In Detroit, A Colorful Mural Stands As A Reminder Of The City's 'Segregation Wall'
Near 8 Mile Road, in a neighborhood in northwest Detroit, is the Alfonso Wells playground. On a recent Thursday morning, it's pretty empty; a father and son pass a basketball on the court; two little girls try to run up the playground's plastic slides.
And across the green lawn on the far boundary of the park is a cinder block wall, about 6 feet tall and covered with colorful murals — children playing with bubbles, Detroit Tigers, people of all races living together in harmony.
Until I was 7 years old, it was perfectly legal to discriminate against somebody of color. You didn't have to sell them your house if you didn't like the color of their skin."
Construction of the "Segregation Wall"
But when this wall — known as Detroit's Wailing Wall, Berlin Wall or The Birwood Wall — was constructed in the 1940s, integration was not the goal.
"There's no mistaking why this wall was built," says Jeff Horner, director of the urban studies program at Wayne State University.
"The urban uprisings in the 1960s gave rise to the Fair Housing Act of 1968," he says. "Until that time — until I was 7 years old — it was perfectly legal to discriminate against somebody of color. You didn't have to sell them your house if you didn't like the color of their skin. You didn't have to rent to them."
The wall was basically there to delineate the white side from the black side. It was there, Horner says, "to keep black people from moving into the white neighborhood."
Throughout the 1920s and 1930s, the population of Detroit grew, buoyed in large part by southern blacks moving north for factory jobs during the Great Migration.
They moved into the handful of black neighborhoods in Detroit, like this one.
But when a developer wanted to build housing for white people adjacent to this neighborhood, the Federal Housing Authority wouldn't guarantee loans for houses with black neighbors — unless there was a segregation wall.
"Ultimately what resulted," Horner says, "was this so-called compromise to build a wall that separated the undeveloped part of Detroit from this already established black neighborhood that was in the city, that had been here since the 1920s - what's referred to as the 8 Mile and Wyoming area. That's the side of the wall that we're on right now."
Growing up in the shadow of the wall
The wall borders this park, but also serves as a backyard fence for the people living here.
Teresa Moon has lived in this neighborhood for 59 years. She's now president of the 8 Mile Community Organization, and takes care of the park — planting cucumbers and greens in a little box garden, picking up trash, and coming out of her house to chat with visitors to the wall.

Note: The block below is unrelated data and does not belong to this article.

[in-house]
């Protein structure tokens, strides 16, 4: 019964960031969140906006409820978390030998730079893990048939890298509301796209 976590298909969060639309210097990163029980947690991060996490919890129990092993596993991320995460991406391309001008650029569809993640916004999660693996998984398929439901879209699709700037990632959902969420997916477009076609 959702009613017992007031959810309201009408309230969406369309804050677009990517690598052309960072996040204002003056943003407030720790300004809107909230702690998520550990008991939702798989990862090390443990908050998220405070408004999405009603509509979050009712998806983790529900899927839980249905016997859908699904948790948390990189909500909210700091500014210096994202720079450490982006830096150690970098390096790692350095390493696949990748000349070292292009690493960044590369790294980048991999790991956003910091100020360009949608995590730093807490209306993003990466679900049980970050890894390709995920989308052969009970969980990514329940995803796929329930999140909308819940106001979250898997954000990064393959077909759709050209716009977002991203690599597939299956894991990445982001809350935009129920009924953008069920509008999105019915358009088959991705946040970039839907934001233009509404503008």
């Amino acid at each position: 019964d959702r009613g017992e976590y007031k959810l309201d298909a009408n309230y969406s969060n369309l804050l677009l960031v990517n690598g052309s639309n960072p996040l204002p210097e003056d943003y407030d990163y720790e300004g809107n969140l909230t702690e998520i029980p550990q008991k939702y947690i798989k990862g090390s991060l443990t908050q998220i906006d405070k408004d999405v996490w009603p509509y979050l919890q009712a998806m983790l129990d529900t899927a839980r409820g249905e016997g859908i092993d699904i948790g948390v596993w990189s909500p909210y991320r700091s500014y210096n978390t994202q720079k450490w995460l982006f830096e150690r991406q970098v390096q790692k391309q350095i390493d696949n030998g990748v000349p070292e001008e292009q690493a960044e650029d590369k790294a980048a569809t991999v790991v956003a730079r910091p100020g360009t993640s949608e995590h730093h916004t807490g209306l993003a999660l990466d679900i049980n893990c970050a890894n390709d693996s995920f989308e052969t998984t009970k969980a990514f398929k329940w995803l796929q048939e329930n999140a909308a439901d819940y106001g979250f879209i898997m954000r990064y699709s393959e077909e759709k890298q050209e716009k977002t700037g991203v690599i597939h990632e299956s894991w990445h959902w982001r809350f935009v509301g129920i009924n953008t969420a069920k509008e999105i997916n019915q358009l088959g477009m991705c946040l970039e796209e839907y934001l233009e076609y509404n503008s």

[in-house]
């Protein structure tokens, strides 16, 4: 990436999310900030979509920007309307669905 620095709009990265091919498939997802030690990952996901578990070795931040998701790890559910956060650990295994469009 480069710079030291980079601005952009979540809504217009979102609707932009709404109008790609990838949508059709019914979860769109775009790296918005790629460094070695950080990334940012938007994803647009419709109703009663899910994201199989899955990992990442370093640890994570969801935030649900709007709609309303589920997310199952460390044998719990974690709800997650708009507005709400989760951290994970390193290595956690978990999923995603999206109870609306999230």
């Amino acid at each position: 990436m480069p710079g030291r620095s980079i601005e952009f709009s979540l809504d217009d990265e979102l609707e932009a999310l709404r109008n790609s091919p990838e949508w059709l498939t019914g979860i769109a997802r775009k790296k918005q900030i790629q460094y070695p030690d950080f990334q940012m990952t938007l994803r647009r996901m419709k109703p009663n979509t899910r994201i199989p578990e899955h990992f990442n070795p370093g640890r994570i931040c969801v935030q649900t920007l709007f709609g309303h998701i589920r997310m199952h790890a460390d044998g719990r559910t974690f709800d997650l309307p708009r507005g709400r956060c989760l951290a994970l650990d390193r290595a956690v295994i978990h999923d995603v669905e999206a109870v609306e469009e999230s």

As a child growing up in the shadow of the wall, she never knew what the wall's purpose was. She says she didn't find that out until she was a teenager.
"Our parents didn't talk about it," Moon says. "I guess it was taboo to say what it was. When I was about 12 or 13, I found out. ... We found out it was a segregation wall. And why it was put up, you know, to separate black people from white people."
She says in 1942, a developer wanted to build houses on the other side of the wall but no one would give him the capital to do so because black people lived across from there.
Learning the truth of the wall didn't really impact Moon, she says. "We were so self-contained over here. I didn't see white people, you know?"
The neighborhood had two movie theaters. Almost all the businesses there were black-owned. "It was just one big happy loving community," she says. "It was very warm and comfortable, you know. It was the best time of my life."
The "segregation wall is not a stain"
Moon says she wasn't really affected by the fact that it was a segregation wall. "Then the '70s came. White kids were bused to our school, and I had the opportunity to interact with them. And we had never seen white people, except on TV."
As whites left Detroit after the civil unrest of the late 1960s, the wall no longer had to separate a black neighborhood from a white neighborhood; today, African-American families live on both sides of the wall. People sometimes ask Moon how she feels about the wall still being here, this colorful neighborhood feature that serves as a constant reminder of the racism of the country's past.
"Well, it's the truth, OK?" Moon says. "... We're asked all the time, 'how do you feel about it? Do you want it to be torn down?' Heck, no. No. It's not a stain to me. It's astounding to us that people are astounded by it. A lot of people come and they're tearful because of what it represents."
She says when residents attempted to get the wall made into a historical site years ago, the city was against that move because of the stigma it carries. In 2006, however, community activists and Detroit residents collaborated to covert a section of the wall into a mural.
"But now, because all these tours come, it's a thing."
Moon says it's been hard to stay in the city of Detroit all these years, but she'll always consider the city her home.
"You go downtown now and you run into people that don't look like you, and they're talking about 'The D.' You don't know nothing about 'The D.' OK? I'm just saying, that's just how we feel, you know? This is our city. It always will be our city regardless to who comes and what's done. This is our city. We don't want to be forgotten about."
NPR's Michel Martin contributed to this report. NPR's Maquita Peters edited and produced this story for digital.
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